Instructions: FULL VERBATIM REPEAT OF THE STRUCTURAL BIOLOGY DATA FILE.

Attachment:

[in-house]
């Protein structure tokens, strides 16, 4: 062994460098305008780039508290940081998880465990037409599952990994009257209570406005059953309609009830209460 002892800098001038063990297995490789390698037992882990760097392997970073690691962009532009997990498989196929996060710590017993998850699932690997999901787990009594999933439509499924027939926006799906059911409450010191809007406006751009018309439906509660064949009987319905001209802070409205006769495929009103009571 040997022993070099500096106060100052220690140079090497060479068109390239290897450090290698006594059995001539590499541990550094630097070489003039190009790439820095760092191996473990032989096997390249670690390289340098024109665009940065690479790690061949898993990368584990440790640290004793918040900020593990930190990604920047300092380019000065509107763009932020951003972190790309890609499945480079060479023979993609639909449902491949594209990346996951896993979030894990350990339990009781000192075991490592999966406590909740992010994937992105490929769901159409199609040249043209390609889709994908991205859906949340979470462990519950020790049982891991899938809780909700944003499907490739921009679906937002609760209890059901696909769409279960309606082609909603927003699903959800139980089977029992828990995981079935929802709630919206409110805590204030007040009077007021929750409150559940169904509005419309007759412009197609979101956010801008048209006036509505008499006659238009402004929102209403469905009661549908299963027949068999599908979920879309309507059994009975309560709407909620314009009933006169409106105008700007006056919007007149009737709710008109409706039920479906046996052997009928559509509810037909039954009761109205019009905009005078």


[in-house]
């Protein structure tokens, strides 16, 4: 062994460098305008780039508290940081998880465990037409599952990994009257209570406005059953309609009830209460 002892800098001038063990297995490789390698037992882990760097392997970073690691962009532009997990498989196929996060710590017993998850699932690997999901787990009594999933439509499924027939926006799906059911409450010191809007406006751009018309439906509660064949009987319905001209802070409205006769495929009103009571 040997022993070099500096106060100052220690140079090497060479068109390239290897450090290698006594059995001539590499541990550094630097070489003039190009790439820095760092191996473990032989096997390249670690390289340098024109665009940065690479790690061949898993990368584990440790640290004793918040900020593990930190990604920047300092380019000065509107763009932020951003972190790309890609499945480079060479023979993609639909449902491949594209990346996951896993979030894990350990339990009781000192075991490592999966406590909740992010994937992105490929769901159409199609040249043209390609889709994908991205859906949340979470462990519950020790049982891991899938809780909700944003499907490739921009679906937002609760209890059901696909769409279960309606082609909603927003699903959800139980089977029992828990995981079935929802709630919206409110805590204030007040009077007021929750409150559940169904509005419309007759412009197609979101956010801008048209006036509505008499006659238009402004929102209403469905009661549908299963027949068999599908979920879309309507059994009975309560709407909620314009009933006169409106105008700007006056919007007149009737709710008109409706039920479906046996052997009928559509509810037909039954009761109205019009905009005078």